Consumers found that satisfaction with "experiential purchases" – from massages to family vacations – starts high and increases over time. In contrast, spending money on material things feels good at first, but actually makes people less happy in the end, says Thomas Gilovich, Cornell University professor of psychology and Travis J. Carter, Cornell Ph.D. '10.
When it comes to material things, Gilovich and Carter found shoppers often second-guess their original buying decisions, comparing what they bought to other people's purchases – or to better deals they missed.
But buying experiences provides greater satisfaction as time goes on, in part because of selective memory and because a consumer's experience is highly subjective, making it much harder to make negative comparisons. Consumers also find it easier to decide on experiences, spending money on the first option that meets a set of expectations rather than painstakingly comparing all options.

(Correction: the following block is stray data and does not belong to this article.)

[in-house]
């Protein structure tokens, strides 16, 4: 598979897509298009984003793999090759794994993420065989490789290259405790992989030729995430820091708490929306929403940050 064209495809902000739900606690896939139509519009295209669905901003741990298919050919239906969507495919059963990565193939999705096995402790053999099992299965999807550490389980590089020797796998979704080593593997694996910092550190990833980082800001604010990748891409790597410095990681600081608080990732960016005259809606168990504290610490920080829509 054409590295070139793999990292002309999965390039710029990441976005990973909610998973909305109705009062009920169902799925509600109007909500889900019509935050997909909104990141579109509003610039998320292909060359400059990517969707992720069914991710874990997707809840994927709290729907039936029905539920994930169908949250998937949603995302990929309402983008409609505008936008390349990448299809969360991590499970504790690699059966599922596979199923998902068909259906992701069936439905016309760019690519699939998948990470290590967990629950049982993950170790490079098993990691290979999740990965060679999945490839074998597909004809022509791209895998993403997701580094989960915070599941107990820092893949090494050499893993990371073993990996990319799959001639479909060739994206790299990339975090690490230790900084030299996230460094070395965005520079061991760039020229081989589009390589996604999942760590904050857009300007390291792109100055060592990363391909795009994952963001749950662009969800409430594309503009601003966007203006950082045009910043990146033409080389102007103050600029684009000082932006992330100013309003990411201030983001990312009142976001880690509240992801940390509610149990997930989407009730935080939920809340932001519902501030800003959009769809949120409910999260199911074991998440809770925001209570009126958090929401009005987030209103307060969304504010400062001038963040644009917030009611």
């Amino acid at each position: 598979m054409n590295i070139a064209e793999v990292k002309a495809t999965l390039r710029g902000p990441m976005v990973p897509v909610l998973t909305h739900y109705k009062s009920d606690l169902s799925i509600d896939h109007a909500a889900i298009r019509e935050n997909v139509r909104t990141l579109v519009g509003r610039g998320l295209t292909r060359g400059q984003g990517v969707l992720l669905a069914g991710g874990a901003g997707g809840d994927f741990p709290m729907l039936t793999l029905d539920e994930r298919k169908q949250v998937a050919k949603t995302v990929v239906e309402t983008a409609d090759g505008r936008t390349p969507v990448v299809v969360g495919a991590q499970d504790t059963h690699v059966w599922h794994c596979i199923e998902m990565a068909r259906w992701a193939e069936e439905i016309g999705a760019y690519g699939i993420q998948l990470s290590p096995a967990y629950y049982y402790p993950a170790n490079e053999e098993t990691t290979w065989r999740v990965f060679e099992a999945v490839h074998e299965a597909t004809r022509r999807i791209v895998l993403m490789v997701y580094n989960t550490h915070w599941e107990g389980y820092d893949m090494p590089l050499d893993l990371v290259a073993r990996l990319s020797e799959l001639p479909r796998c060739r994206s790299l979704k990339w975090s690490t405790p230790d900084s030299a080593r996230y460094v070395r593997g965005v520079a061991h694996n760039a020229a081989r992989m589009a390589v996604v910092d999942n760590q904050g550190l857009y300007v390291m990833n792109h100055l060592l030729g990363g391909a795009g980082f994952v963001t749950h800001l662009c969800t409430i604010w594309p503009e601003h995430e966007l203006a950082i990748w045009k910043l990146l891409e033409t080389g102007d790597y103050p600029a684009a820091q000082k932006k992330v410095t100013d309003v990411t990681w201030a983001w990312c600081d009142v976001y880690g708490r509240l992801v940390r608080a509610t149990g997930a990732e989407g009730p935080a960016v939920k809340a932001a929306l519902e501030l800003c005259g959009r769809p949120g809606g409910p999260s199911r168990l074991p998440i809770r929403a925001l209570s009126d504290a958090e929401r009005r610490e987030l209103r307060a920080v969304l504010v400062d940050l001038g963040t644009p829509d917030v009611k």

Still, there is hope for makers of CDs and flat-screen televisions. The research found that how people view a purchase – as an expensive boxed-set or as hours of enjoyable music – also influenced their level of satisfaction.
The original paper, "The Relative Relativity of Material and Experiential Purchases," appeared in the January 2010 issue of the American Psychological Association's Journal of Personality and Social Psychology. Carter is now conducting post-doctoral work at the University of Chicago. The National Science Foundation funded the research.
John Carberry | EurekAlert!
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